Please Do Not Feed (Or Pay) the Intern :D

Chirlien Pang
November 22, 2016

As I was finishing my day interviewing people at the Barcelona gaming convention, I met up with my co-worker, as well as my two supervisors to re-group and discuss our findings. While I as meeting up with my supervisors, they introduced me to another member of the company who was the designer. At the same time as I stretched out my hand to introduce myself, the designer leaned in towards my cheeks. Instinctually, I was startled and jumped back (what was this guy doing?!), but instantly became embarrassed and was glowing bright red. My co-worker and supervisors laughed, as did the designer, who tried again to kiss my cheeks. In Barcelona, it is very normal to give two kisses as a greeting, but I had immediately forgotten in that moment, and I went straight into flight-or-fight mode. This was one of the instances in my internship that showed me some cultural differences between Barcelona and my home.

When I was first applying for an internship, I had no idea what to expect, except that it seemed like a cool way to get credit for a class, as well as another way to learn about Barcelonan culture. First, I must say that it has definitely been a learning roller coaster, full of ups and downs. If a reader is out there thinking that an internship will be a breeze, you have got it all wrong. It is definitely a lot more work than just a normal IES Abroad course because there is both an internship component and a course component, but I’ve goten a lot more out of it than a normal class.

My internship is at a neuromarketing firm, which is still in the tech start-up phase, and my position is a marketing/research intern. As an intern, I have completed research on topics assigned to me, written blog posts, come up with marketing strategies, and more. On the less technical side, I met new people, as well as learned a lot about Barcelonan culture and events that I likely would not have known about otherwise. While the internship seminar course did a great job in preparing me for the different work style of Barcelona and the people, it was certainly a whole different story in actually experiencing it. The most difficult and sometimes frustrating parts were the indirectness and the laidback atmosphere of Barcelona. In the U.S., a lot of the instructions that people give are direct and detailed. I had to learn to always ask questions when I was unsure and just go with the flow, sometimes not knowing exactly how my tasks added to the whole picture. Because the company is still in the start-up phase, I also had to be flexible and throw on different hats, such as from going to a gaming convention and interviewing people to building chairs and unpacking for their new office. However, though I have only been there for a few months, I do feel like I am a part of something bigger than myself, and I really experienced a different side of Barcelona. My supervisors have pushed me out of my professional comfort zone, putting their faith in me with tasks that I did not necessarily think that I had the experience to do.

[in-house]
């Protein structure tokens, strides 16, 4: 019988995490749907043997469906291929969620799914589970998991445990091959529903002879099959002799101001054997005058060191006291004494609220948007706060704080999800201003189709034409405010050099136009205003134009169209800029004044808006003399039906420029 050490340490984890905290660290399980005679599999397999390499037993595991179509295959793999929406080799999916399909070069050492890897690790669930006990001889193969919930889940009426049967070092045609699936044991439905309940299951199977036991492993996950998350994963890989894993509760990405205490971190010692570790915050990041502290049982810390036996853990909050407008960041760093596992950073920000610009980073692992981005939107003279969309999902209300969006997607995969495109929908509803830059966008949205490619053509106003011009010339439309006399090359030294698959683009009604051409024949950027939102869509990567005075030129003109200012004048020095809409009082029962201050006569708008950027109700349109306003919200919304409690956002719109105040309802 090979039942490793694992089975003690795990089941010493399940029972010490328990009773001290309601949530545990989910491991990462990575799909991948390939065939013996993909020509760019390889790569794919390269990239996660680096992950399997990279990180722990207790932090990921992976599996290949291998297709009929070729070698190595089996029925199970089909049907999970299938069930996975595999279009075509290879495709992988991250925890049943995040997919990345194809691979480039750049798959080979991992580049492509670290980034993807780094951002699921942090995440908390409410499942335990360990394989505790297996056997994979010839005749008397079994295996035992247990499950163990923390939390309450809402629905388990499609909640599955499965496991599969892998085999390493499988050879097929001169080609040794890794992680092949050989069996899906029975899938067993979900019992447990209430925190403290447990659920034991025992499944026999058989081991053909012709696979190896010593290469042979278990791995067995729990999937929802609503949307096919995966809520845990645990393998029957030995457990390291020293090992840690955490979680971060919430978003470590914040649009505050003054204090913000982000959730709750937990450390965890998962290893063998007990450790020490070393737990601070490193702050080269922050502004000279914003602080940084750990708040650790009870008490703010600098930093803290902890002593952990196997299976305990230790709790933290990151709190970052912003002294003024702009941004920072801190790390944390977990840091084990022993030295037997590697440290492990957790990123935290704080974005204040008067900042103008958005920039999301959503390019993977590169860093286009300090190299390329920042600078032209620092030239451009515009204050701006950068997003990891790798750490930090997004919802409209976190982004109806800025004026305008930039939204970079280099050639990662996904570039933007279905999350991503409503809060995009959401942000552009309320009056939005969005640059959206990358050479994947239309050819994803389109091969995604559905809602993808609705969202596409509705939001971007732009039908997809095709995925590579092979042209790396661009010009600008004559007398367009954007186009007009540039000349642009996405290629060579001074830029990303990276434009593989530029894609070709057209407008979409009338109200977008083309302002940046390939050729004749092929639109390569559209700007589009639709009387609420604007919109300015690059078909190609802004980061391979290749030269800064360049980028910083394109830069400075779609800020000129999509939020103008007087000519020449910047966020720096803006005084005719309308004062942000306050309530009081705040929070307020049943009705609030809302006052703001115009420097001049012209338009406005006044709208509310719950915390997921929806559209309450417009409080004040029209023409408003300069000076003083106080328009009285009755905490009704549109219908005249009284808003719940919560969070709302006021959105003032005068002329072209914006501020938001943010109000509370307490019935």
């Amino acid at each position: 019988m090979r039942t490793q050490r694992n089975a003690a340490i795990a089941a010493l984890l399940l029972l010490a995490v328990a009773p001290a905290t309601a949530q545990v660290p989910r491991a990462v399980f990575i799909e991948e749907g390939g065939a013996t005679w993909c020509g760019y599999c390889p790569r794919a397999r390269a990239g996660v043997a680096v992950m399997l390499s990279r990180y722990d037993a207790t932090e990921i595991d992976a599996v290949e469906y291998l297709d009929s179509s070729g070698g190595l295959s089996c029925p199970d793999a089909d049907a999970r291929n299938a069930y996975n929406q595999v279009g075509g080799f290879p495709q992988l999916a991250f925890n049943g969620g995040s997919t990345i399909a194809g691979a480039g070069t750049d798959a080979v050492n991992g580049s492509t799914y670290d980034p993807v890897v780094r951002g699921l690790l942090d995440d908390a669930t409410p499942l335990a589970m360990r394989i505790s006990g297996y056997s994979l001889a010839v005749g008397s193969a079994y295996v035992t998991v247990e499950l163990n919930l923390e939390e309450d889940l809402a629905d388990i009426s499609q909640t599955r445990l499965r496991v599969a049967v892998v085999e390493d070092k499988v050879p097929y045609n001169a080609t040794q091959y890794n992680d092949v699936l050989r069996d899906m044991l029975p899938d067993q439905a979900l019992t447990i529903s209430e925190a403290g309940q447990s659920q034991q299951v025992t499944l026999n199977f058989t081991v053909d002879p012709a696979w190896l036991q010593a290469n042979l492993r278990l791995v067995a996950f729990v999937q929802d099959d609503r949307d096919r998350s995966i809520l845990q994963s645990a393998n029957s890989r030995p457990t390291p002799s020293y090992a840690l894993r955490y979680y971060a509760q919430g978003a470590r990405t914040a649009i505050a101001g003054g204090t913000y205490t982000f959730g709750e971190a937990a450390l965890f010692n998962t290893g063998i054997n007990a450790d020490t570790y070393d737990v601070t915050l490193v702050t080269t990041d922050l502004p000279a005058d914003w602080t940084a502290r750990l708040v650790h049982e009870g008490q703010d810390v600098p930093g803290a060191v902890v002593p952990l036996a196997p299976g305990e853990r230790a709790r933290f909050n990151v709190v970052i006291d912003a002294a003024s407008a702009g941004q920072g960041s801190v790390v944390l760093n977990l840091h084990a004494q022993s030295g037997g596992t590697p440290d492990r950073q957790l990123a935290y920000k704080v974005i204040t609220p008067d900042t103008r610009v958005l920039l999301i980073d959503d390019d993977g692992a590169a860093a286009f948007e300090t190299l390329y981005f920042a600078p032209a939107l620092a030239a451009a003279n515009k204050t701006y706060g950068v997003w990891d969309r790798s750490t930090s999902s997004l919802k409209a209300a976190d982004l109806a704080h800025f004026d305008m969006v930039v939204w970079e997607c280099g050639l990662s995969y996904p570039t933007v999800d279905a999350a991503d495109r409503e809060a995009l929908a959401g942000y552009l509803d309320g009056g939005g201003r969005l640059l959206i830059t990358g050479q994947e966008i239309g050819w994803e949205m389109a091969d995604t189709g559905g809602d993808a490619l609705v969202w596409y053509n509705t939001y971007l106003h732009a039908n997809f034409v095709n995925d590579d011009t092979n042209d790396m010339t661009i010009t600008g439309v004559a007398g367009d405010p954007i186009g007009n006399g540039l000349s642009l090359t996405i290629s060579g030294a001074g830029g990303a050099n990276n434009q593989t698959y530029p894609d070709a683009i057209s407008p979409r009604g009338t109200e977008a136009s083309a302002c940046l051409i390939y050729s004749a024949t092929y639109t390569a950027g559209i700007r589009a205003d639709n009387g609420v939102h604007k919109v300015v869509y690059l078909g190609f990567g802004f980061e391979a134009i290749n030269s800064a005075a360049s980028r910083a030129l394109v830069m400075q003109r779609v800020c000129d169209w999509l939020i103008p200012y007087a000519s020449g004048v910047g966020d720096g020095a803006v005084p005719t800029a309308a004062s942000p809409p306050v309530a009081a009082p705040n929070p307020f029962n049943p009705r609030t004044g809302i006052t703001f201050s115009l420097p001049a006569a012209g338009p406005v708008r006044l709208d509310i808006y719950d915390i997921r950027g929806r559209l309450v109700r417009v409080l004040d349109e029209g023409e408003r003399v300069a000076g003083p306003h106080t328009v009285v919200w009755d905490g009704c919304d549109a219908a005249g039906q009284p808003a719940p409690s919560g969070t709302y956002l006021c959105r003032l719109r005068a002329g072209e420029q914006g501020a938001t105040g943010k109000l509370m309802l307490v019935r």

Furthermore, the seminar course not only educated me about the work culture of Barcelona, but also gave me knowledge about the history of Spain’s market and economy. It gave me guidance in how to prepare for interviews in the future, how to network, and how to write a good resume. As a class, we were also able to exchange experiences and find some comfort in knowing that we were not alone, as well as experience different events together such as attending a networking event or listening to founders of atypical businesses in Barcelona.

With only six more days left at my internship, I cannot believe that I was able to stick through with it and also how much I learned.  I researched and saw a new world of technology, research, and video gaming, which I had never before thought about. I met real local people who were able to give me tips about living in Barca, and I also joined a family going through changes and learned along with them. In addition to my amazing experience of studying abroad in general, I will be leaving Barcelona knowing how to take off my American-colored glasses to gain some real global perspective and insight.

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Chirlien Pang

<p>Hi! My name is Chirlien and I am a native New Yorker, going to school at the at the University of Rochester. While I am a science student, I also really enjoy writing, photography,and journalism. I am so excited to be studying abroad in Barcelona this fall. Come with me on this journey as I try to learn the ropes of Barcelona&#39;s unique culture and people-hopefully I don&#39;t get too lost!</p>

2016 Fall
Home University:
University of Rochester
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